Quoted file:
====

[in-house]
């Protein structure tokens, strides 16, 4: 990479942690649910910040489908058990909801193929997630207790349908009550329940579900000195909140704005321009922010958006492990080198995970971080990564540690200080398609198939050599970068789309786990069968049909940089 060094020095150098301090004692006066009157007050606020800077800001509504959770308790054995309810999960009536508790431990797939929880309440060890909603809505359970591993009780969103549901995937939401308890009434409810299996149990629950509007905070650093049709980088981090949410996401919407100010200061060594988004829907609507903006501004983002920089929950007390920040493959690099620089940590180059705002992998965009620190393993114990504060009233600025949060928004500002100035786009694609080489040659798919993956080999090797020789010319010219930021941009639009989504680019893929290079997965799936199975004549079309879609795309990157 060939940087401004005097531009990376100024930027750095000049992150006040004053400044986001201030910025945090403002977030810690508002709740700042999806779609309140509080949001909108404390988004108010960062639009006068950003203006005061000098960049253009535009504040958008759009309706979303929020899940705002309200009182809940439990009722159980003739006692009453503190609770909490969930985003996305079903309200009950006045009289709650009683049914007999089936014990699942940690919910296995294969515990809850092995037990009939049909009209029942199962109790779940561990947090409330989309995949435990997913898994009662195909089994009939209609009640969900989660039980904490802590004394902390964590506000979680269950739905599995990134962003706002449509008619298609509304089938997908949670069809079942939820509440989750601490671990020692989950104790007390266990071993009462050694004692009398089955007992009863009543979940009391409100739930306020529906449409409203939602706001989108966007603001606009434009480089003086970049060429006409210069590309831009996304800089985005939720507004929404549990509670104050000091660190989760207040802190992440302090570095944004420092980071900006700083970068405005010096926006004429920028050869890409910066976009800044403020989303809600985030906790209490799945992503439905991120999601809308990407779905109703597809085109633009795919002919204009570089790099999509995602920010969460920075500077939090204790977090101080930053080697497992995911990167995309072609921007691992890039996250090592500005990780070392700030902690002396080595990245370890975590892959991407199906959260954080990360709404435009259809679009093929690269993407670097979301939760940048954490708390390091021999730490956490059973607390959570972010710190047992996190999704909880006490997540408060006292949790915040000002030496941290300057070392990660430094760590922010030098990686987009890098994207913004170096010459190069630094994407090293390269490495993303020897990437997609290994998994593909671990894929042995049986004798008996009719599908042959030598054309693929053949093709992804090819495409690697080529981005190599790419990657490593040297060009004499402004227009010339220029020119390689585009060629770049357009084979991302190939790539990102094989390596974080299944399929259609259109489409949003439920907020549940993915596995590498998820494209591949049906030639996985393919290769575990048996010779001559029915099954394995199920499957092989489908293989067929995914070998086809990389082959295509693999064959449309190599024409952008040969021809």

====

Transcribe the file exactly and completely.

[in-house]
């Protein structure tokens, strides 16, 4: 990479942690649910910040489908058990909801193929997630207790349908009550329940579900000195909140704005321009922010958006492990080198995970971080990564540690200080398609198939050599970068789309786990069968049909940089 060094020095150098301090004692006066009157007050606020800077800001509504959770308790054995309810999960009536508790431990797939929880309440060890909603809505359970591993009780969103549901995937939401308890009434409810299996149990629950509007905070650093049709980088981090949410996401919407100010200061060594988004829907609507903006501004983002920089929950007390920040493959690099620089940590180059705002992998965009620190393993114990504060009233600025949060928004500002100035786009694609080489040659798919993956080999090797020789010319010219930021941009639009989504680019893929290079997965799936199975004549079309879609795309990157 060939940087401004005097531009990376100024930027750095000049992150006040004053400044986001201030910025945090403002977030810690508002709740700042999806779609309140509080949001909108404390988004108010960062639009006068950003203006005061000098960049253009535009504040958008759009309706979303929020899940705002309200009182809940439990009722159980003739006692009453503190609770909490969930985003996305079903309200009950006045009289709650009683049914007999089936014990699942940690919910296995294969515990809850092995037990009939049909009209029942199962109790779940561990947090409330989309995949435990997913898994009662195909089994009939209609009640969900989660039980904490802590004394902390964590506000979680269950739905599995990134962003706002449509008619298609509304089938997908949670069809079942939820509440989750601490671990020692989950104790007390266990071993009462050694004692009398089955007992009863009543979940009391409100739930306020529906449409409203939602706001989108966007603001606009434009480089003086970049060429006409210069590309831009996304800089985005939720507004929404549990509670104050000091660190989760207040802190992440302090570095944004420092980071900006700083970068405005010096926006004429920028050869890409910066976009800044403020989303809600985030906790209490799945992503439905991120999601809308990407779905109703597809085109633009795919002919204009570089790099999509995602920010969460920075500077939090204790977090101080930053080697497992995911990167995309072609921007691992890039996250090592500005990780070392700030902690002396080595990245370890975590892959991407199906959260954080990360709404435009259809679009093929690269993407670097979301939760940048954490708390390091021999730490956490059973607390959570972010710190047992996190999704909880006490997540408060006292949790915040000002030496941290300057070392990660430094760590922010030098990686987009890098994207913004170096010459190069630094994407090293390269490495993303020897990437997609290994998994593909671990894929042995049986004798008996009719599908042959030598054309693929053949093709992804090819495409690697080529981005190599790419990657490593040297060009004499402004227009010339220029020119390689585009060629770049357009084979991302190939790539990102094989390596974080299944399929259609259109489409949003439920907020549940993915596995590498998820494209591949049906030639996985393919290769575990048996010779001559029915099954394995199920499957092989489908293989067929995914070998086809990389082959295509693999064959449309190599024409952008040969021809």